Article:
Mask. Shield. Gown.

Himal Purani

6:30AM – with the sun still not up and the sky a dark abyss – I step out of my car, put on my face mask and start walking from the parking lot towards my first rotation at Masonic Children’s Hospital.  As I course through the frigid morning air and enter the peds inpatient unit, my glasses fog up. I pause, wait for the fog to clear up, adjust my glasses, and retighten the mask around the bridge of my nose. As I walk past the double doors of the peds unit and the colorful backlights, I perk up and make my way towards my unit’s workstation. After settling into my workspace where myself, the other medical student, the intern and the senior resident are all spaced apart as far as we can, we await the sign out from the night team. Post sign out, we discuss the plan for the day and divide up the patient list amongst ourselves. I quickly call and check with the nurses on my patients to see how the night went before starting pre-rounds. As I start gearing up, I mutter to myself…“Mask, shield, glasses. Check. Pen, patient list, pager, unit phone. Check.” By the second week of this rotation, it almost seemed like a new dance that had its own rhythm.

I stopped outside the room of my first patient that morning—a 14 year old male with an eczema flare and possible skin infection. I read the “contact isolation” sign and don yet another layer: the gown. As I get ready to knock and enter the room, I wonder……Behind all of this gear, what part of me can the patient truly see? He certainly can’t see the expressions on my face, the color of my skin, nor the badge that states my role on the team. These days, behind all this gear, am I just another set of expressive eyes on his care team. How do I connect with him?

During these strange and trying times, the COVID pandemic has brought to light so many important and previously overlooked aspects of medicine – simple things like facial expressions (a warm smile), body language, gestures (a warm touch on the shoulder when providing reassurance), and skin color. All these simple yet essential aspects of connecting with patients seemed to be stripped away and hidden under layers of PPE. Although all practiced in good measure for the safety of everyone, I cannot help but wonder: Where is the human connection behind all the PPE? Where is the medicine that I once knew of—the medicine that relied on your expressions, body language, and gestures? The medicine where the similarities in the color of my patient’s skin and my own skin brought a sense of commonality and understanding of experiences? The medicine where handshakes were the means of introductions and brought with them a certain degree of warmth in the patient-provider relationship? I yearn for that medicine again – that art of medicine that goes beyond tests, procedures, and medications and the art of the medicine that gets to know the shared humanity of the patient in front of you.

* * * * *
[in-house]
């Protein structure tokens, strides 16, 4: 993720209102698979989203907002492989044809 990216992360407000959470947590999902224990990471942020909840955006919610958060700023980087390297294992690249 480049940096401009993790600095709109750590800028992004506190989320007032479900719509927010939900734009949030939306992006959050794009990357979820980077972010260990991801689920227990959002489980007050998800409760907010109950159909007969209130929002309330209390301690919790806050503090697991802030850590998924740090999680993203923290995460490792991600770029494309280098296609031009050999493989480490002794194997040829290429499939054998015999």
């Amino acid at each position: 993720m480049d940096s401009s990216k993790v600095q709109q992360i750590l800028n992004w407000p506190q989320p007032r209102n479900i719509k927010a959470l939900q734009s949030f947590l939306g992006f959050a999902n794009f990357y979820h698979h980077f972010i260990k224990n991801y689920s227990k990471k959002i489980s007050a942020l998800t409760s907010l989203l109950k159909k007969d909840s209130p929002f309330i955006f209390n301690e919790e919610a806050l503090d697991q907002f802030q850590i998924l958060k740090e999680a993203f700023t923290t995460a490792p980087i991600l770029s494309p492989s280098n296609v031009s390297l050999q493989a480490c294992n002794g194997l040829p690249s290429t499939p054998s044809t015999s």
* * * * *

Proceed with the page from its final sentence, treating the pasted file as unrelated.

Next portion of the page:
Given the uncertainty of the times we live in today – I’m not quite sure how long this new norm will last or if it’s here to stay. Therefore, as we keep everyone safe behind those masks, shields and gowns, we must also continue to practice the art of medicine. Room-to-room, patient-to-patient, I find myself resorting to new and creative ways of keeping that humanity and connection alive in medicine. I take longer to introduce myself as I say my name and role on the team; I share something I have in common with the patient – whether it be the language we speak, our favorite color, or our favorite food. I write the names of all the team members on the whiteboard in the patient’s room and our treatment plan for the day. Despite being just another set of expressive eyes behind all the PPE gear, I hope these little gestures go a long way in building a connection with our patients. The pandemic has taken its toll on us, but it cannot take away the art of medicine.  The medicine that is so profoundly rooted in connection and human interaction – the medicine, that like our bodies, depends on our senses such as sight, sound, and touch.

As I walk out of the patient’s room and take off my gear, I reflect on the changes over the past year since the start of the pandemic. Some good, some bad, and some that we have yet to make up our mind on. I see the restrictions on patient/family visitors even on hospice floors, I see loved ones grieving from afar due to restrictions on travel and funeral gatherings, I see the scars and bruises on the faces of overworked, tired healthcare workers as they take off their N95s before returning home. But amongst all of this, I also see the transition to telehealth and the ease of accessing healthcare—especially for the elderly, the immunocompromised, and those from rural areas. I see the reduction in healthcare costs that come with telehealth especially for services that can be provided over the phone or computer without inconveniencing or jeopardizing the patient. I see new platforms of communication and connection in the community. And most importantly, I see a more resilient and stronger community in medicine.

6:00 PM – As we finish signing out our patients for the day, I look outside the windows lining the hospital hallway; I see the sun setting in the distant horizon and feel the warmth of the golden rays hitting my skin. I smile as I walk past the double-doors of the peds unit and the colorful backdrop of lights near the entrance. These little touches to the environment are a constant reminder of practicing the art of medicine that not only centers around the patient but their comfort and their connection to the healthcare community.


Becoming a Doctor at the University of Minnesota Copyright © 2021 by Himal Purani. All Rights Reserved.